Use in the garden
Heucherellas are leafy ground-covers under loosely planted shrubs. Good partners are hostas, ferns, astilbe, bleedingheart, Jacob’s Ladder, lungwort and Solomon’s-seal. Planters can also be varied with the compact perennials.
- ‘Alabama Sunrise’ – leaves gold with red veining, white flowers
- ‘Bridget Bloom’ – 30–45 cm (12–18 in); grows best in full sun with some shade in hot summers
- ‘Burnished Bronze’ – 10 cm (4 in) tall, 15 cm (6 in) wide, bronze foliage with light pink flowers
- ‘Dayglow Pink’- 12–20 cm (5–8 in); maple-like green leaves with chocolate brown veining; bright pink flowers
- ‘Fan Dancer’ – rare, 50 cm (20 in) tall, 75 cm (30 in) wide; deep green leaves with a black & silver overlay, white flowers
- ‘Gold Zebra’ (was ‘Golden Zebra’) – leaves feathery, bright yellow, marked with dark red veins, white flowers
- ‘Heart of Darkness’ – green leaves with dark maroon spot bordered by silver-gray, white flowers on stalks up to 60 cm (24 in) high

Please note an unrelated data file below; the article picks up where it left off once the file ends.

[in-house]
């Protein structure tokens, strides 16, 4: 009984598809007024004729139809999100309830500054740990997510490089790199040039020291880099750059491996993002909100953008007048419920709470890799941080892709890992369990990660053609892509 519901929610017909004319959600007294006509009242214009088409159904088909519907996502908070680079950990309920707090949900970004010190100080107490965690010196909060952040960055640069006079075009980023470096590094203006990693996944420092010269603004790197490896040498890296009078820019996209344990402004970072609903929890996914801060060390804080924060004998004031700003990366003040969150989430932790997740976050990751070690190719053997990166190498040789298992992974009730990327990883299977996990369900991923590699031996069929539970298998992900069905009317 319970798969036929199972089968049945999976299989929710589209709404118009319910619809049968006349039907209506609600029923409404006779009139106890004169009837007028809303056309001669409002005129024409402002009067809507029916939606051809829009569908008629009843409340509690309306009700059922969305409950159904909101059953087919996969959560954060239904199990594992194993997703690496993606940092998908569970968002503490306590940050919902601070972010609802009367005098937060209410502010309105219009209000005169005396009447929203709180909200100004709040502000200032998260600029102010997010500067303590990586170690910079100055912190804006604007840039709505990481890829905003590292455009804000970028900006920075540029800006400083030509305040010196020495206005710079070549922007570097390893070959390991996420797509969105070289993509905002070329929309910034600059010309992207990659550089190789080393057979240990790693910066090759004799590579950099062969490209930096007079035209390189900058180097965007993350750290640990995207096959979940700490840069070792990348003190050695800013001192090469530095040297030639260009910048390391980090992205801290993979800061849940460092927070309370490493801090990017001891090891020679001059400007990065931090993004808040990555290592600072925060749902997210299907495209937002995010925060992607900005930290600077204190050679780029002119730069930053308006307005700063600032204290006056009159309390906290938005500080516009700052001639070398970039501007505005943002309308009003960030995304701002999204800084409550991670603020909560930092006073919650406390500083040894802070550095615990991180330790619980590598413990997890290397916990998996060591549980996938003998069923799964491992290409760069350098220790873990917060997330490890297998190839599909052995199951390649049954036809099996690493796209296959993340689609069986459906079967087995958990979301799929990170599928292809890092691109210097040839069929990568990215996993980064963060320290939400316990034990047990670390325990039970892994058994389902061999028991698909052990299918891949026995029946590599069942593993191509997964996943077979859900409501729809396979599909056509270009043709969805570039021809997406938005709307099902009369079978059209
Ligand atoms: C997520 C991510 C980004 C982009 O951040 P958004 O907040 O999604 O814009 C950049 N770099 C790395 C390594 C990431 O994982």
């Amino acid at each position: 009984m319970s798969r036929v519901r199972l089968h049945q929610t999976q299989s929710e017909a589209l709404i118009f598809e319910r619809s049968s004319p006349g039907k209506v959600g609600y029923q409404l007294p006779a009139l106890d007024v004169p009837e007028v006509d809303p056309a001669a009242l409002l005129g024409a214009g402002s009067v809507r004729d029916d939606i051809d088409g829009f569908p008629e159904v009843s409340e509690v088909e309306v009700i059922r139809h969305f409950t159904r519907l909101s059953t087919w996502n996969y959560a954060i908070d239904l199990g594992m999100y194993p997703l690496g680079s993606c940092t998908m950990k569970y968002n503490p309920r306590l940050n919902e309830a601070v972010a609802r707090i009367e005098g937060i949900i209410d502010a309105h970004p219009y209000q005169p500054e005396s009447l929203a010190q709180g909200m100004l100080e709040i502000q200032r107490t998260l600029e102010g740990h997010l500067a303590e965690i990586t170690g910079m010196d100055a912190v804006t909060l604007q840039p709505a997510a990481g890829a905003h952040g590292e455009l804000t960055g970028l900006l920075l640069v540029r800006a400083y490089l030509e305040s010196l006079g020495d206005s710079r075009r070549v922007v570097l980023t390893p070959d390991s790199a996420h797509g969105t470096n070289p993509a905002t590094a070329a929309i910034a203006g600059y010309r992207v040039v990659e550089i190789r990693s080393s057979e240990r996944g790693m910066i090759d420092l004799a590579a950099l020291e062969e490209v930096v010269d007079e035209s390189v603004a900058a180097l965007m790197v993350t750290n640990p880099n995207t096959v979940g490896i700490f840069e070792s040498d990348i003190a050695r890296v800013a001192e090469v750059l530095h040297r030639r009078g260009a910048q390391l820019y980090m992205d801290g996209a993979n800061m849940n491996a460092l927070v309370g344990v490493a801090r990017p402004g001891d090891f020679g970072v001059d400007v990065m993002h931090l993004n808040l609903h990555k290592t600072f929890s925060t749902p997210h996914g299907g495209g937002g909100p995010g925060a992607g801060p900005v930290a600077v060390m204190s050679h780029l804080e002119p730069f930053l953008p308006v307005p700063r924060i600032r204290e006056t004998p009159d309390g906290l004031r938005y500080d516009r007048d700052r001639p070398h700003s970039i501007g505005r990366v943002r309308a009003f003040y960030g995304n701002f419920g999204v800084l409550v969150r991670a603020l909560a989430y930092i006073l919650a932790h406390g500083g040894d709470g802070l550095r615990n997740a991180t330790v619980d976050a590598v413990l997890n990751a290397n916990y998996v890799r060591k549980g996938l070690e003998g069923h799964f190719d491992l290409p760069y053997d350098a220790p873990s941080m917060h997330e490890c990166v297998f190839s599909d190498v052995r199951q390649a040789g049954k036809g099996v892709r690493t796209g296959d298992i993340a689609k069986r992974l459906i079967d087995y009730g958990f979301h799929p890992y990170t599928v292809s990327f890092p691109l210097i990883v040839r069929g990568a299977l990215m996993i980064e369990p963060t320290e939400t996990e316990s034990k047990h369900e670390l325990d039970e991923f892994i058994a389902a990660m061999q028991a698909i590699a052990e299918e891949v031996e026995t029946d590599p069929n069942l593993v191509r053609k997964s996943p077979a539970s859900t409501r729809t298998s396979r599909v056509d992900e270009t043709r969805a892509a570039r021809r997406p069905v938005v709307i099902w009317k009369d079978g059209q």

- ‘Kimono’ – 10 cm (4 in) tall, 15 cm (6 in) wide, wrinkled green leaves with reddish purple markings; a larger set of leaves turn to coppery rose late in the season
- ‘Pink Whisper’ – 25 cm (10 in) tall, 30 cm (12 in) wide; maple-shaped green leaves with deep red veining, pink flowers
- ‘Quicksilver’ – 45 cm (18 in) tall, 50 cm (20 in) wide; best in full sun, but requires regular watering; rounded bronze leaves with silver overlay, white flowers
- ‘Stoplight’ – spread 15–25 cm (6–10 in), yellow leaves with dark red blotches, white flowers
- ‘Strike It Rich’ (syn. ‘Goldstrike’)- 20–35 cm (8–14 in) tall, 35 cm (14 in) wide; silver-green leaves with purple veining, light pink flowers
- ‘Sunspot’ – 15 cm (6 in) tall, 30 cm (12 in) wide, heart-shaped leaves with yellow centers, pink flowers tinged pale lilac; grows best in partial shade; a mutation of × H. ‘Dayglow Pink’
- ‘Sweet Tea’ – 50 cm (20 in) tall, 70 cm (28 in) wide -large, cinnamon-colored maple-shaped leaves, white flowers
- ‘Tapestry’ – multicolored veins foliage with free-flowering stems of warm pink flowers
- ‘Viking Ship’ – 15 cm (6 in) tall, 30 cm (12 in) wide; maple-shaped silver leaves, coral pink flowers